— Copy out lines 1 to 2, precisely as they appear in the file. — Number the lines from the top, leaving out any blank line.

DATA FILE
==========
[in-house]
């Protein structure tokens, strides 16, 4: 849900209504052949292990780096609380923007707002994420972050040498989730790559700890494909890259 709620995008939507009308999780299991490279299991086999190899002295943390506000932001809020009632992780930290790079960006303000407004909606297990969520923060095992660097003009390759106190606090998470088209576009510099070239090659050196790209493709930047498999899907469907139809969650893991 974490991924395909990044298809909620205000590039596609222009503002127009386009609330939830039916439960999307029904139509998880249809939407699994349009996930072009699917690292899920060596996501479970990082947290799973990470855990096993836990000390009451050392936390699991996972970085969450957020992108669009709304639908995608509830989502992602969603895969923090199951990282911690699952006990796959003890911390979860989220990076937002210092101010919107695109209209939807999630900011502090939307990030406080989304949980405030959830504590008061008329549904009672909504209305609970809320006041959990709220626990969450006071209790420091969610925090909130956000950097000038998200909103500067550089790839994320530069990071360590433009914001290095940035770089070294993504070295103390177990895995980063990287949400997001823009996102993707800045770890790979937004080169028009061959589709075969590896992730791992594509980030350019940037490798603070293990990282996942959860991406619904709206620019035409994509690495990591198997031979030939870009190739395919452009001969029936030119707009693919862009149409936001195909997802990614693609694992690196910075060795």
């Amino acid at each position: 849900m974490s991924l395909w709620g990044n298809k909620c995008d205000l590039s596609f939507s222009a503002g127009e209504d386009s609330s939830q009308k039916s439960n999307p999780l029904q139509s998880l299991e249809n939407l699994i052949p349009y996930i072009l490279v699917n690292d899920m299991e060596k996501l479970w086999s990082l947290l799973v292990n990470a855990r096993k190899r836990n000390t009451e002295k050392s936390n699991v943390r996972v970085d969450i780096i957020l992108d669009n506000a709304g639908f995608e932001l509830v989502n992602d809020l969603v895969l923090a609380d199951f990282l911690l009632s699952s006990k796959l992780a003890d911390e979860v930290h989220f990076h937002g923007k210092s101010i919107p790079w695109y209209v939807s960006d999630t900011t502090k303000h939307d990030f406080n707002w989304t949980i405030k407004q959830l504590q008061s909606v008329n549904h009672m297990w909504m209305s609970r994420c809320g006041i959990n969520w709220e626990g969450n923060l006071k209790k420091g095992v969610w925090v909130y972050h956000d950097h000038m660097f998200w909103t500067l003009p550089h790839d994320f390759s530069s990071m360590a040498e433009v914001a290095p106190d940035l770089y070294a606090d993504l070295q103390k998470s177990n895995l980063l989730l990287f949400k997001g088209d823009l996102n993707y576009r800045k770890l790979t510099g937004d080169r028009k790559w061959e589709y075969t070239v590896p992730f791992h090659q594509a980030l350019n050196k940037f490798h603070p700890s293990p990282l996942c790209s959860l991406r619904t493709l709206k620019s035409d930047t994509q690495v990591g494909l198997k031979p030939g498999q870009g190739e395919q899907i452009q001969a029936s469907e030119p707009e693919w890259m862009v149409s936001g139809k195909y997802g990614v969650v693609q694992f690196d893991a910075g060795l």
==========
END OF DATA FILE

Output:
[in-house]
């Protein structure tokens, strides 16, 4: 849900209504052949292990780096609380923007707002994420972050040498989730790559700890494909890259 709620995008939507009308999780299991490279299991086999190899002295943390506000932001809020009632992780930290790079960006303000407004909606297990969520923060095992660097003009390759106190606090998470088209576009510099070239090659050196790209493709930047498999899907469907139809969650893991 974490991924395909990044298809909620205000590039596609222009503002127009386009609330939830039916439960999307029904139509998880249809939407699994349009996930072009699917690292899920060596996501479970990082947290799973990470855990096993836990000390009451050392936390699991996972970085969450957020992108669009709304639908995608509830989502992602969603895969923090199951990282911690699952006990796959003890911390979860989220990076937002210092101010919107695109209209939807999630900011502090939307990030406080989304949980405030959830504590008061008329549904009672909504209305609970809320006041959990709220626990969450006071209790420091969610925090909130956000950097000038998200909103500067550089790839994320530069990071360590433009914001290095940035770089070294993504070295103390177990895995980063990287949400997001823009996102993707800045770890790979937004080169028009061959589709075969590896992730791992594509980030350019940037490798603070293990990282996942959860991406619904709206620019035409994509690495990591198997031979030939870009190739395919452009001969029936030119707009693919862009149409936001195909997802990614693609694992690196910075060795």